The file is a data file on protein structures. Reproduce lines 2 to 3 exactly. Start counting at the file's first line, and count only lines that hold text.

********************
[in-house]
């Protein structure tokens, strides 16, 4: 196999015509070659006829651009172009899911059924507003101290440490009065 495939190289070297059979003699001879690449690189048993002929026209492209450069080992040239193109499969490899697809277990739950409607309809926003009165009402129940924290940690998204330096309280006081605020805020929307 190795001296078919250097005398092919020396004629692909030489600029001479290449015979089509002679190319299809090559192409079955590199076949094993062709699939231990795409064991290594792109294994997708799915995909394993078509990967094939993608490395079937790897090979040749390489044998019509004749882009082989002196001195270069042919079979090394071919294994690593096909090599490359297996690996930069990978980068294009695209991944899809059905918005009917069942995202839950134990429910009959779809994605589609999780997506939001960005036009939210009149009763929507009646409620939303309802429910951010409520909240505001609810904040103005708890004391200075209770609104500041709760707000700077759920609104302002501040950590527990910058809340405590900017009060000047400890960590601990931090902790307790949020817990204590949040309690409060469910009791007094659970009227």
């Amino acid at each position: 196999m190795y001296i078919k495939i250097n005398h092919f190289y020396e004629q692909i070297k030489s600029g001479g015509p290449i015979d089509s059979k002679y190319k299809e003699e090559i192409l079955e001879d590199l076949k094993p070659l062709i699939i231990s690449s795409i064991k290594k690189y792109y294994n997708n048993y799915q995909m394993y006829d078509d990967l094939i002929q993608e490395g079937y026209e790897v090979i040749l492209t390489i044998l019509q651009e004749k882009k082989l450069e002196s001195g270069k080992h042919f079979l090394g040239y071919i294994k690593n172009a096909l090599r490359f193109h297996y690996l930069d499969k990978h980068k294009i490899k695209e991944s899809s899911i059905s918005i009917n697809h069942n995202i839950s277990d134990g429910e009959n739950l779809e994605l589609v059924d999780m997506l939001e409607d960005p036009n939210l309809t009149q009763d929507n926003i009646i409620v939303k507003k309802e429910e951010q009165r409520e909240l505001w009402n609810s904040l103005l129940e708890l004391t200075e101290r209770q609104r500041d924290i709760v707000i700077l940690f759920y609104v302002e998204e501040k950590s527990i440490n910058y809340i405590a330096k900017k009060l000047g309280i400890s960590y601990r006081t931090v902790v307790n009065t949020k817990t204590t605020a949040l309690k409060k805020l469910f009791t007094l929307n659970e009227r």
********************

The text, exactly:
């Protein structure tokens, strides 16, 4: 196999015509070659006829651009172009899911059924507003101290440490009065 495939190289070297059979003699001879690449690189048993002929026209492209450069080992040239193109499969490899697809277990739950409607309809926003009165009402129940924290940690998204330096309280006081605020805020929307 190795001296078919250097005398092919020396004629692909030489600029001479290449015979089509002679190319299809090559192409079955590199076949094993062709699939231990795409064991290594792109294994997708799915995909394993078509990967094939993608490395079937790897090979040749390489044998019509004749882009082989002196001195270069042919079979090394071919294994690593096909090599490359297996690996930069990978980068294009695209991944899809059905918005009917069942995202839950134990429910009959779809994605589609999780997506939001960005036009939210009149009763929507009646409620939303309802429910951010409520909240505001609810904040103005708890004391200075209770609104500041709760707000700077759920609104302002501040950590527990910058809340405590900017009060000047400890960590601990931090902790307790949020817990204590949040309690409060469910009791007094659970009227």
């Amino acid at each position: 196999m190795y001296i078919k495939i250097n005398h092919f190289y020396e004629q692909i070297k030489s600029g001479g015509p290449i015979d089509s059979k002679y190319k299809e003699e090559i192409l079955e001879d590199l076949k094993p070659l062709i699939i231990s690449s795409i064991k290594k690189y792109y294994n997708n048993y799915q995909m394993y006829d078509d990967l094939i002929q993608e490395g079937y026209e790897v090979i040749l492209t390489i044998l019509q651009e004749k882009k082989l450069e002196s001195g270069k080992h042919f079979l090394g040239y071919i294994k690593n172009a096909l090599r490359f193109h297996y690996l930069d499969k990978h980068k294009i490899k695209e991944s899809s899911i059905s918005i009917n697809h069942n995202i839950s277990d134990g429910e009959n739950l779809e994605l589609v059924d999780m997506l939001e409607d960005p036009n939210l309809t009149q009763d929507n926003i009646i409620v939303k507003k309802e429910e951010q009165r409520e909240l505001w009402n609810s904040l103005l129940e708890l004391t200075e101290r209770q609104r500041d924290i709760v707000i700077l940690f759920y609104v302002e998204e501040k950590s527990i440490n910058y809340i405590a330096k900017k009060l000047g309280i400890s960590y601990r006081t931090v902790v307790n009065t949020k817990t204590t605020a949040l309690k409060k805020l469910f009791t007094l929307n659970e009227r």